BANGKOK (ILO News) – Jobs in the chemical industries in East Asia have more than doubled over the last two decades, while the size of the workforce gradually declined throughout the sector in most regions of the world, according to a new report1 from the International Labour Organization (ILO).
The report’s release coincides with ‘Chemical Safety in a Vulnerable World’, the Fourth Intergovernmental Forum on Chemical Safety (IFCS), which takes place at the United Nations Conference Centre (UNCC) during 1-7 November.
While the migration of production and jobs from developed nations to Asia and the Pacific can clearly offer economic benefits and opportunities, they must be accompanied by heightened awareness in the region on occupational health and safety (OSH) issues in order to minimize dangers for workers employed in the industry. According to the ILO, hazardous substances account for the death of 340,000 workers per year.
The report reveals that world employment in the production of industrial chemicals fell from a peak in 1994, slightly exceeding 9 million employees worldwide to 7.9 million in 1997. In contrast, employment increased in most parts of East Asia over the past two decades, growing from 2.4 million in 1980 to 6.1 million in 1995. China more than doubled its chemical employment over the last 20 years from about 1.8 million in 1980 to about 5.4 million in 1999. In contrast, employment in Europe slumped in five years from a peak in 1992 at about 1.9 million employees to about 1.2 million in 1997.
The ILO report on jobs in chemical industries is currently being discussed at a tripartite meeting in Geneva, which will review such issues as the balance between employment security and work flexibility, increased female participation in the workforce, training and skills development, stress and fatigue and industrial relations in the sector. The Geneva meeting is expected to adopt conclusions that include proposals for action by governments, employers' and workers' organizations and the ILO.
The report says that about 93 per cent of organized chemical workers in 42 major chemical producing countries worked less than 40 hours a week. Workers in Africa, Asia, Latin America and transition countries tend to work longer hours than European workers. In 2000, the average number of annual working hours was 2,040.8, ranging between 1,665 in Denmark and 2,808 in Thailand. Continuous shift work is an imperative in the chemical industries.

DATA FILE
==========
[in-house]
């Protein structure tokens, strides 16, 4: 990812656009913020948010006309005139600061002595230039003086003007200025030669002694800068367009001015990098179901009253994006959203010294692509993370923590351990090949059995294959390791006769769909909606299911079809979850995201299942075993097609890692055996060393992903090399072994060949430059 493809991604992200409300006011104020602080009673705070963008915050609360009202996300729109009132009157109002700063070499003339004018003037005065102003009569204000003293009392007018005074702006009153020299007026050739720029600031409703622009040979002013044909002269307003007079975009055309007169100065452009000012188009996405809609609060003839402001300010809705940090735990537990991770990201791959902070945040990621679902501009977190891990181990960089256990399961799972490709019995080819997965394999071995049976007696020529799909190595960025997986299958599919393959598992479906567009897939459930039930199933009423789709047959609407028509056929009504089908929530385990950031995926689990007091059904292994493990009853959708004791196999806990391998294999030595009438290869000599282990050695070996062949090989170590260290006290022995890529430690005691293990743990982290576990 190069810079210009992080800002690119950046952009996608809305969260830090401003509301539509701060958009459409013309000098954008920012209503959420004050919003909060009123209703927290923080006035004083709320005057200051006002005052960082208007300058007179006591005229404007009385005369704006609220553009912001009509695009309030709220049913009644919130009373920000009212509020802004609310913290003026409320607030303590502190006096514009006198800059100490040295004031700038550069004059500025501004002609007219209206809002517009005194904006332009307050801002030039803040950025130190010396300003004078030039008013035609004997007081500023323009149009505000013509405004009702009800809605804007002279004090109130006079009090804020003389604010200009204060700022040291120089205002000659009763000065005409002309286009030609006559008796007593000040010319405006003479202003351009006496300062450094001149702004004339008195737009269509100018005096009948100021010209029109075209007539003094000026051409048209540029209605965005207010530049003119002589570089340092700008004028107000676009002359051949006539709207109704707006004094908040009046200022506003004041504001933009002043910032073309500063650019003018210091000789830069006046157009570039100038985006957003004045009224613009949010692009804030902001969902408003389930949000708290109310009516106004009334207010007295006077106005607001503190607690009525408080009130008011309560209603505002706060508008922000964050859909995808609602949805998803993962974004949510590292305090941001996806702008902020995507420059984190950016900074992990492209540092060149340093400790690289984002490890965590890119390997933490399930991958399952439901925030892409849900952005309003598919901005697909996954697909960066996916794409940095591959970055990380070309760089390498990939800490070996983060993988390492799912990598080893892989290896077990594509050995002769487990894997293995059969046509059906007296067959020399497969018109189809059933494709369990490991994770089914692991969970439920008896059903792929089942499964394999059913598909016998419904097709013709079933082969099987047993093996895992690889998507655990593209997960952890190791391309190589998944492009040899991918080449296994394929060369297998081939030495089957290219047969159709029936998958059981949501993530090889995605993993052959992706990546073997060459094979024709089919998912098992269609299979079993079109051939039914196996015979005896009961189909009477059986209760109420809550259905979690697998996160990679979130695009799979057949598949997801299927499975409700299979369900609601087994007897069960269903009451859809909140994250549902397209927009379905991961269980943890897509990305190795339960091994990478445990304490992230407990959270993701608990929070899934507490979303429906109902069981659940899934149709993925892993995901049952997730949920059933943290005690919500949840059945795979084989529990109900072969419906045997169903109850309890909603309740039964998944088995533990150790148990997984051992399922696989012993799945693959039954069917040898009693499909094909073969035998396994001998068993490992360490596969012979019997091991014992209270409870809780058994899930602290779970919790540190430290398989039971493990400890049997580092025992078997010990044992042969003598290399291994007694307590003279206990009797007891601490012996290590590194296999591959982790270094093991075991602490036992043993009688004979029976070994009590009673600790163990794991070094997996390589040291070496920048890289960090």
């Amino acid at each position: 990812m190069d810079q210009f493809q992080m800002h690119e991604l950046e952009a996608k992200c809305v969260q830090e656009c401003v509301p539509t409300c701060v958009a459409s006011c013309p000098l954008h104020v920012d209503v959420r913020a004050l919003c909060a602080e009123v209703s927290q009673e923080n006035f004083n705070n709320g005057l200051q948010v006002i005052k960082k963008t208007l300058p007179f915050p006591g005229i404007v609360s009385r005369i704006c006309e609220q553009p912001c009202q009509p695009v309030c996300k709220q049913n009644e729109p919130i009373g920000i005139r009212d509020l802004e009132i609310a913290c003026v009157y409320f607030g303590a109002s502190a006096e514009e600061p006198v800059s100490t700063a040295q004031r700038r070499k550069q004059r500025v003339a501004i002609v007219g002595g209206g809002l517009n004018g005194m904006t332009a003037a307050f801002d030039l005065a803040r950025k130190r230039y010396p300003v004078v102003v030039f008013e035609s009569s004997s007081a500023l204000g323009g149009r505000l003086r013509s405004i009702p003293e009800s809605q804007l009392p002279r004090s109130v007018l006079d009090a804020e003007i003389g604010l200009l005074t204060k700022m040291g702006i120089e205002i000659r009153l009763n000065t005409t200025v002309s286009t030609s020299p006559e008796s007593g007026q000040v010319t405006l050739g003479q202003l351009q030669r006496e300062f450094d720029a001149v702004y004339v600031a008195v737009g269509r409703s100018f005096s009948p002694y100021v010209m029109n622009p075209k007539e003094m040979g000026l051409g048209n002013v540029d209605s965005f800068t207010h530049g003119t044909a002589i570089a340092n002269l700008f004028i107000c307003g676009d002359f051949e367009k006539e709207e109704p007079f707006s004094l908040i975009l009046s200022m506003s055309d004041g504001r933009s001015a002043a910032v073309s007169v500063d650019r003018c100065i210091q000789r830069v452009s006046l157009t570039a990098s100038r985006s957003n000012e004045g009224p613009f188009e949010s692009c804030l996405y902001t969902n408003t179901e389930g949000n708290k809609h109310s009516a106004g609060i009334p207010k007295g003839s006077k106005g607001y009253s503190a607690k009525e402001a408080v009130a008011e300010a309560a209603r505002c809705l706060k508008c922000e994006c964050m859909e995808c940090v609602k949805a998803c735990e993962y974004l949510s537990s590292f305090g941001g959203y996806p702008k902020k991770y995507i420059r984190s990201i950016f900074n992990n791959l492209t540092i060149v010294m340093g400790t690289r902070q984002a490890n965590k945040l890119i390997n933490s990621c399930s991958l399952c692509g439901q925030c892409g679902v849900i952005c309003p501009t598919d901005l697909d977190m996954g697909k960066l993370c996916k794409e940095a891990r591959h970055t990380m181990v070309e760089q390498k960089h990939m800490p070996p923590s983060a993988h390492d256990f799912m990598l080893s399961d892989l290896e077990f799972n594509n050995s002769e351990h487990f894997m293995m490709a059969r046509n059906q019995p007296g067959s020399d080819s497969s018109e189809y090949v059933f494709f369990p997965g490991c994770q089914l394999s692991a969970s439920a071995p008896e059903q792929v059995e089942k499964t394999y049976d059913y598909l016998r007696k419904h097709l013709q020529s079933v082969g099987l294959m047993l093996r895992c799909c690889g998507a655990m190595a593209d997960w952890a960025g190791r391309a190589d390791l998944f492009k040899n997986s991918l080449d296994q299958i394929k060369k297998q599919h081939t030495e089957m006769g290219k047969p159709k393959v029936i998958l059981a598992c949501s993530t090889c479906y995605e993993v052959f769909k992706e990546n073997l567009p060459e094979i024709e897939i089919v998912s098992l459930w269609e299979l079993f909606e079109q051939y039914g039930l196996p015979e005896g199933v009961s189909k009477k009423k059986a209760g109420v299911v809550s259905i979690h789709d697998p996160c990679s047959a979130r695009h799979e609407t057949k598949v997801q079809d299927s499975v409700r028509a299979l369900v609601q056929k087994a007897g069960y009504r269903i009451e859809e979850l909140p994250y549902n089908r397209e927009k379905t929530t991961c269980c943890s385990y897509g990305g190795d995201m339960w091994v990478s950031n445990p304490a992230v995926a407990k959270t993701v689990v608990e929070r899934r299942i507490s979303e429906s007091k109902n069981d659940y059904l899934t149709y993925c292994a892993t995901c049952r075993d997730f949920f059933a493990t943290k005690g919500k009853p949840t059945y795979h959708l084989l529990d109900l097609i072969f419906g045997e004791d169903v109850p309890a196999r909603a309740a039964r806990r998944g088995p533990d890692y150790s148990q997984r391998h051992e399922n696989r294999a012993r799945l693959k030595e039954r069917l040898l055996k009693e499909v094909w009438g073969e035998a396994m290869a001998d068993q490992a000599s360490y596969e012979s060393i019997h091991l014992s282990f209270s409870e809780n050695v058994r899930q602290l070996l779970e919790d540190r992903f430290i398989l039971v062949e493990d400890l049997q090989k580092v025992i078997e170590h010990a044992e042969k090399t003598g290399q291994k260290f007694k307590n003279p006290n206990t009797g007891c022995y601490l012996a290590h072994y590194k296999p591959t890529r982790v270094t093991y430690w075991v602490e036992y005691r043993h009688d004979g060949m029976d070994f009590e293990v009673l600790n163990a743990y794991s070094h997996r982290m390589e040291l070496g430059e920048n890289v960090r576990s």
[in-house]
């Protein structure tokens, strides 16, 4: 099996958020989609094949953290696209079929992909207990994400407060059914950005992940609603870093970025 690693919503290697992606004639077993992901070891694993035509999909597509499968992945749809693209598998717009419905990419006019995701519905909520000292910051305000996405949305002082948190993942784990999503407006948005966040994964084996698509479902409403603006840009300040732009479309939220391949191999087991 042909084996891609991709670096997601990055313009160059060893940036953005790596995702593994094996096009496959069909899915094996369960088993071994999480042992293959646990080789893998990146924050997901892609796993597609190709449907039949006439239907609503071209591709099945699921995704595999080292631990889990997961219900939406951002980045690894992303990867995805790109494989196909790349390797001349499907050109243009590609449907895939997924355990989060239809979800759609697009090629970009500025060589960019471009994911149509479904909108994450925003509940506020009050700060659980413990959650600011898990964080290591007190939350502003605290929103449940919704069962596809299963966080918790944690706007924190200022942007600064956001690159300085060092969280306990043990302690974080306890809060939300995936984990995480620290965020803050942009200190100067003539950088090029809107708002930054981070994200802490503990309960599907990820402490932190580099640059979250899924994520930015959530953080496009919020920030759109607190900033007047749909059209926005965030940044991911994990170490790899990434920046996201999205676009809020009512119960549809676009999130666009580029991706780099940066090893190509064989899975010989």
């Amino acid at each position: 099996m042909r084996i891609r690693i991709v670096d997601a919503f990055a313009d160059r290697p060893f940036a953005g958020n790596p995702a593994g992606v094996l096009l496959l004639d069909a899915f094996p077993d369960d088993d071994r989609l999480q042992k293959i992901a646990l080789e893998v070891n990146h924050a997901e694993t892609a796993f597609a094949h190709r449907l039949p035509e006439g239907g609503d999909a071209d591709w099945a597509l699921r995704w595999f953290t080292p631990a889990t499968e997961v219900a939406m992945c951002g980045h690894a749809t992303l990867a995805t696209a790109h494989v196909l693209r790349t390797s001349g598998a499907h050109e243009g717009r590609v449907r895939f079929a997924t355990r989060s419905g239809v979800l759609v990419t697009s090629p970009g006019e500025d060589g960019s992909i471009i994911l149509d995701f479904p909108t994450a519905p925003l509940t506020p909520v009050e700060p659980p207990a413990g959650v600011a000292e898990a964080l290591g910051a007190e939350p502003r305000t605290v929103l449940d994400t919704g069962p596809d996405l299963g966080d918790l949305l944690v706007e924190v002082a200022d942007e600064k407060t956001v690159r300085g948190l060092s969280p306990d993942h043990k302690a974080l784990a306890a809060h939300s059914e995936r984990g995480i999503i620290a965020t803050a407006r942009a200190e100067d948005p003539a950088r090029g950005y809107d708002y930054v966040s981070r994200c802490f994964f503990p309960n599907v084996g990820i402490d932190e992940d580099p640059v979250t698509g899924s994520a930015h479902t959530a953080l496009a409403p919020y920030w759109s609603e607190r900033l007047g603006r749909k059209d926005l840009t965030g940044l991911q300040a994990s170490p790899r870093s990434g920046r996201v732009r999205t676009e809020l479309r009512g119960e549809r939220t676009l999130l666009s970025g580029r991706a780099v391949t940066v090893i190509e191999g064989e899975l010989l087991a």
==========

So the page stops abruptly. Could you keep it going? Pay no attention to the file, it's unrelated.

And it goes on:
In April 2003, the ILO Regional Office in tandem with the Ministry of Labour, Ministry of Public Health, Ministry of Agriculture and Cooperatives held a seminar in Bangkok, kindly hosted by the Asian Workers Occupational Health and Safety Institute (OHSEI). This marked
World Day for Safety and Health at Work and focussed on OSH and Agricultural Workers, covering hazards posed to untrained workers when using chemicals and pesticides.
Agriculture is one of three most hazardous sectors, according to an ILO report titled Safety in Numbers2, both in industrialized and developing countries. Up to 170,000 agricultural workers are killed each year, so they run at least twice the risk of dying on the job than in other sectors.
The ILO believes that a strong "safety culture" is crucial - for workers, employers and government alike. The ILO's SafeWork programme is well placed to influence the global agenda.
The ILO is the place where the world’s worker, employer and government representative meet on equal terms. It is currently campaigning for the provision of decent work worldwide. As the ILO Director-General Juan Somavia has stated, "decent work must be Safe Work, and we are a long way from achieving that goal".
1Best practices in work-flexibility schemes and their impact on the quality of working life in the chemical industries. Report for discussion at the Tripartite Meeting on Best Practices in Work-Flexibility Schemes and their Impact on the Quality of Working Life in the Chemical Industries, International Labour Office, Geneva, 2003. ISBN 92-2-114140-3. Price: 20 Swiss francs.
2 Safety in Numbers Pointers for a safety culture at work.